Indiana DNR may tranquilize bear, return it to Michigan
Indianapolis — A wild black bear that’s become increasingly brazen while roaming far northern Indiana for more than a month may need to be tranquilized for authorities to capture the animal and return it to Michigan, a state biologist said Tuesday.
The bear entered Indiana from southwestern Michigan in early June, becoming Indiana’s first confirmed wild black bear presence since 1871. In the past two weeks, the young male has made a growing number of forays onto residential property, said Budd Veverka, an Indiana Department of Natural Resources farmland game research biologist.
He said the bear has damaged garbage cans and bird feeders, climbed onto patios and porches and even pounded on the doors of several homes in the Michigan City area, leaving behind muddy paw prints and nervous residents.
“He’s now becoming a bit of a problem bear. He’ll come up on porches, close to houses, sometimes looking in windows, and scare people a little bit more. He’s now kind of expecting things from people,” Veverka said.
Black bears are typically shy and tend to avoid humans. Veverka said the bear’s recent habits point to the need to remove the animal from Indiana soon to protect both it and humans from possible injury in an encounter.
The DNR said black bear attacks are rare, and the animals typically flee when they encounter humans. Black bears are protected under Indiana law and are listed as an exotic mammal.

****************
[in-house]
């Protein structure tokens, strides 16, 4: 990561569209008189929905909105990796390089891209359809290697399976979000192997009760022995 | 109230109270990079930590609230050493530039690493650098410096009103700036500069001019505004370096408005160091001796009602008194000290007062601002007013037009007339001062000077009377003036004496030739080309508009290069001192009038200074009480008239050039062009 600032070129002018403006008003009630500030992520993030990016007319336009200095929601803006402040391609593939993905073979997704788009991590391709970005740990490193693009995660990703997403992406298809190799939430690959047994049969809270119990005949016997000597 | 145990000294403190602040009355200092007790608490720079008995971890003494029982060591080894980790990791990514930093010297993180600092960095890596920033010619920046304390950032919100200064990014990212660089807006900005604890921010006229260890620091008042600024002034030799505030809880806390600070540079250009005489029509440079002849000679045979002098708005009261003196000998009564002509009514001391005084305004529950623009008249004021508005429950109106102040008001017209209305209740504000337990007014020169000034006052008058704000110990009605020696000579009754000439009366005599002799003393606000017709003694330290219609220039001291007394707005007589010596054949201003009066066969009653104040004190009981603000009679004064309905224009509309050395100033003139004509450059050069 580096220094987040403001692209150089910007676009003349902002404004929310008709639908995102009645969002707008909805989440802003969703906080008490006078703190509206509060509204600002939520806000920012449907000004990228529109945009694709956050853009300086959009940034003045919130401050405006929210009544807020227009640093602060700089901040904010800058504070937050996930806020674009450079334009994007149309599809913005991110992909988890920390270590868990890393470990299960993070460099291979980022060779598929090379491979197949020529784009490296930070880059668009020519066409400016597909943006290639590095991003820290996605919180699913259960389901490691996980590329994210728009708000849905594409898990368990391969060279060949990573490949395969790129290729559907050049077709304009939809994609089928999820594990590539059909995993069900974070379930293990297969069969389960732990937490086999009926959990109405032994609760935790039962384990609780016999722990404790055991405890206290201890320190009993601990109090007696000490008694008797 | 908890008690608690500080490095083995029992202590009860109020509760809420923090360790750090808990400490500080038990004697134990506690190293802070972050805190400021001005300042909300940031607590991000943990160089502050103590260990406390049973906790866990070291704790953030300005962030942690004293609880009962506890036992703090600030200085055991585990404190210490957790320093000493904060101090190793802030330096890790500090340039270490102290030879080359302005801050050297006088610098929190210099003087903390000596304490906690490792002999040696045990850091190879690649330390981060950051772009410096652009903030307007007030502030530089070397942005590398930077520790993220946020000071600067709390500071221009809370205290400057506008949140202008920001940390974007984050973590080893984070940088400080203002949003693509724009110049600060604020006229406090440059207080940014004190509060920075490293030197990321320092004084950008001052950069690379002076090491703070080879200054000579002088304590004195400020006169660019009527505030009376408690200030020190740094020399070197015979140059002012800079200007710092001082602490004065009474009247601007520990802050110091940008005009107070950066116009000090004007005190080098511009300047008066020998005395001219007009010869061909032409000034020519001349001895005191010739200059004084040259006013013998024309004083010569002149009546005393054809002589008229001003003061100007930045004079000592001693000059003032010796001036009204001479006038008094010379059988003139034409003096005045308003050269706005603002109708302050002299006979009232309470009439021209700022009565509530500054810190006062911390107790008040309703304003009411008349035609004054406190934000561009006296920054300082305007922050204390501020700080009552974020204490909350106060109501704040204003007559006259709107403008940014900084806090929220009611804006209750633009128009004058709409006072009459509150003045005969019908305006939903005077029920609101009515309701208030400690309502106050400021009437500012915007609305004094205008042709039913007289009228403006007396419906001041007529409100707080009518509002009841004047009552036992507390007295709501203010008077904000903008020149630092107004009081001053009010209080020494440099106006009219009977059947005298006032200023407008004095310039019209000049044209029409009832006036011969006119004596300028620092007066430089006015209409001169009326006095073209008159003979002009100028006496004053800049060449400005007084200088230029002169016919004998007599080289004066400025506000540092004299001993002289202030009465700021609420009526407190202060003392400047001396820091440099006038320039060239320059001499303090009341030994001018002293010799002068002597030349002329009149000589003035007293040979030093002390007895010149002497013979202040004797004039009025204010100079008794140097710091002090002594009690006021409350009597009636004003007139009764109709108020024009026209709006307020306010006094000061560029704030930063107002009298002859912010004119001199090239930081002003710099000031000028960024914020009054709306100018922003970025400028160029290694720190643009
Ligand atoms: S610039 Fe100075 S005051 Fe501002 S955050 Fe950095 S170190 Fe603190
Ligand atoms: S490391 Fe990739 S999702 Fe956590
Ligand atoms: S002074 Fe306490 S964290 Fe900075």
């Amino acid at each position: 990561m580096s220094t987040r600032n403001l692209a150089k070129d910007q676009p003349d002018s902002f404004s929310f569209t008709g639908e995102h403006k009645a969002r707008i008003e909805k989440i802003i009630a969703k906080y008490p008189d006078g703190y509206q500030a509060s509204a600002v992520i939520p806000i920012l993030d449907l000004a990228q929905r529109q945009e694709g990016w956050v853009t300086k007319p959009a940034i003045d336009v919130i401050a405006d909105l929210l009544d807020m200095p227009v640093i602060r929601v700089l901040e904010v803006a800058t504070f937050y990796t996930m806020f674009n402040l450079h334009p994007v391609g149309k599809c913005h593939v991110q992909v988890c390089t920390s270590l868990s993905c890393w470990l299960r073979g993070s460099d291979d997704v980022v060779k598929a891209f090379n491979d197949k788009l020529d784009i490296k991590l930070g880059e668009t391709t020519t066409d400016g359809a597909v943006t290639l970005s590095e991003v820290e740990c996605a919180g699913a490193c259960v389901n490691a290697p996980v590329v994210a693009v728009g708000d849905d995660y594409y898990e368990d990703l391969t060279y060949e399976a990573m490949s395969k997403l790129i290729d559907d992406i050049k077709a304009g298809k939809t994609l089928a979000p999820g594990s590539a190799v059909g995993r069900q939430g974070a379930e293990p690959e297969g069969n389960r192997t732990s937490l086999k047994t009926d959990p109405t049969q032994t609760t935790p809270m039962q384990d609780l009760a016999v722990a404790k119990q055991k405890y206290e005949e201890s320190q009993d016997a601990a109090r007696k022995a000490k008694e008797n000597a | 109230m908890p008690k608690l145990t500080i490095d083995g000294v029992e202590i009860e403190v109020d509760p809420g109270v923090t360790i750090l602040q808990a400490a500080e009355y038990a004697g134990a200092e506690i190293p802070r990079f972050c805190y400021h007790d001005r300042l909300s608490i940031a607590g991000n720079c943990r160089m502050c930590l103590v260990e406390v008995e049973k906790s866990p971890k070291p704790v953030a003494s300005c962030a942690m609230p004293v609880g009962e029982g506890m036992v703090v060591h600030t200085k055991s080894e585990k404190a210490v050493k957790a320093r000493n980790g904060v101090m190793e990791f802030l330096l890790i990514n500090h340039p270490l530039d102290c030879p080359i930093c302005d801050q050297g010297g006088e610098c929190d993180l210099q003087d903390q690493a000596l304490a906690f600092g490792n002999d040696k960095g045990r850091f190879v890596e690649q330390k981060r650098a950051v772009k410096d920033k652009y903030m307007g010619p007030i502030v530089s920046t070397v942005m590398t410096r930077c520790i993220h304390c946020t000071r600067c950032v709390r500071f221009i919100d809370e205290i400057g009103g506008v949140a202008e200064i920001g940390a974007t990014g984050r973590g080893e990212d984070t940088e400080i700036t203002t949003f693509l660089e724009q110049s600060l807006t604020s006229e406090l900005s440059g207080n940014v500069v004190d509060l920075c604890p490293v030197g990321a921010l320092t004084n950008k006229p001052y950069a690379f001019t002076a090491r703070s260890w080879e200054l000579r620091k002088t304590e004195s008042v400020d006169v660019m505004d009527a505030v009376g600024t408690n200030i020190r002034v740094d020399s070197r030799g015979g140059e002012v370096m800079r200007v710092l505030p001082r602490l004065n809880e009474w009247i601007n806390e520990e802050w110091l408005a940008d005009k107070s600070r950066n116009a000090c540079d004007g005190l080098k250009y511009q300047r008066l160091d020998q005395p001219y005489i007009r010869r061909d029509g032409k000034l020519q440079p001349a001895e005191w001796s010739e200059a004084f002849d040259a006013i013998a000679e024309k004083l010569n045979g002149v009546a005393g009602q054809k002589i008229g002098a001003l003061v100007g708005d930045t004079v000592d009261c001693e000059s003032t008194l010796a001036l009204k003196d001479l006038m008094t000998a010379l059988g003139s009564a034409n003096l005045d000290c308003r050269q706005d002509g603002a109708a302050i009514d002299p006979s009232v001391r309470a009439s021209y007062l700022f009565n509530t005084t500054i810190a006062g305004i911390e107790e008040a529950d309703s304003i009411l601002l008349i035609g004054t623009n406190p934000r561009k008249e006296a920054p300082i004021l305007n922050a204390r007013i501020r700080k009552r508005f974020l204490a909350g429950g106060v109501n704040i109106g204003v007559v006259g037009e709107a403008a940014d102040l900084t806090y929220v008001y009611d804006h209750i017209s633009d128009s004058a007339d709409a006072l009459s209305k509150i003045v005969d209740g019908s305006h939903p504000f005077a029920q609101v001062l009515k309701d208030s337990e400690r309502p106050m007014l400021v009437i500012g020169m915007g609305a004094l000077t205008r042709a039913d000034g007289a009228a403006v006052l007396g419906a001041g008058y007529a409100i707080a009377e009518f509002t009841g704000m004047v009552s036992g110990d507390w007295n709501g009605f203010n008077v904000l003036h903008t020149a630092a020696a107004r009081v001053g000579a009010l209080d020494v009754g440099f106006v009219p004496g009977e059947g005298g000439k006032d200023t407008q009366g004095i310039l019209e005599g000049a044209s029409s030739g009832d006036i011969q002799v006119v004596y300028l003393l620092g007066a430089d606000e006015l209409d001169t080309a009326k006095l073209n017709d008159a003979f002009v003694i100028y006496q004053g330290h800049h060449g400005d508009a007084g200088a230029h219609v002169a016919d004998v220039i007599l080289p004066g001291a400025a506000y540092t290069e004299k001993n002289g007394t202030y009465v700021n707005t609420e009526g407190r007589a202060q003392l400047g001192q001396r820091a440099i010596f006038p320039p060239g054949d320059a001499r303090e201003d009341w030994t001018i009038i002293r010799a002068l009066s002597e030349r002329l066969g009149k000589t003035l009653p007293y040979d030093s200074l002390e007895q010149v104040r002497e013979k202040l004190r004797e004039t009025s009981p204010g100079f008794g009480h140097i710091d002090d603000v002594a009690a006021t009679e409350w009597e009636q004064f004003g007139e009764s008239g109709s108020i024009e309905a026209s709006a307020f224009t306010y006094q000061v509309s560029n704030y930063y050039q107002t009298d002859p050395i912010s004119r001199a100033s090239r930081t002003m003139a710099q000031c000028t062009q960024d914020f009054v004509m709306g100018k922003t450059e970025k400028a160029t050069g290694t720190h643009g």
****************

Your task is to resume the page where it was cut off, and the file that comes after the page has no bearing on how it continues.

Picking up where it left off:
The Michigan City area, about 60 miles east of Chicago, is filled with woods where the bear can hide out.
Veverka said the most recent sighting was Sunday night, when the bear frightened a couple, and came close to a man who fled indoors and quickly closed the door behind him.
The DNR remains hopeful that it will be able to trap the bear in one of two barrel traps staff have set up with doors that close when the animals seize the bait inside.
If those traps don’t capture the bear and DNR staff can’t use lights, firecrackers or rubber bullets to drive the bear back across the Michigan state line, Veverka said the “last resort” would be using a gun that fires tranquilizer darts to sedate the animal.
“Our focus is not on tranquilizing him — that’s just one of our options,” he said.
Veverka, who is based in Bloomington, recently traveled to the Michigan City area to oversee efforts to capture the bear. He hopes that can be accomplished within a few days.
Once the bear is captured, Indiana DNR staff will turn the animal over to their Michigan counterparts for eventual release in one of that state’s northern counties, said Jordyn Richardson, a wildlife outreach technician with the Michigan Department of Natural Resources.
Michigan has an estimated black bear population of between 15,000 and 20,000 and such relocations are done a few times each year — normally in the state’s northern, rural counties, she said.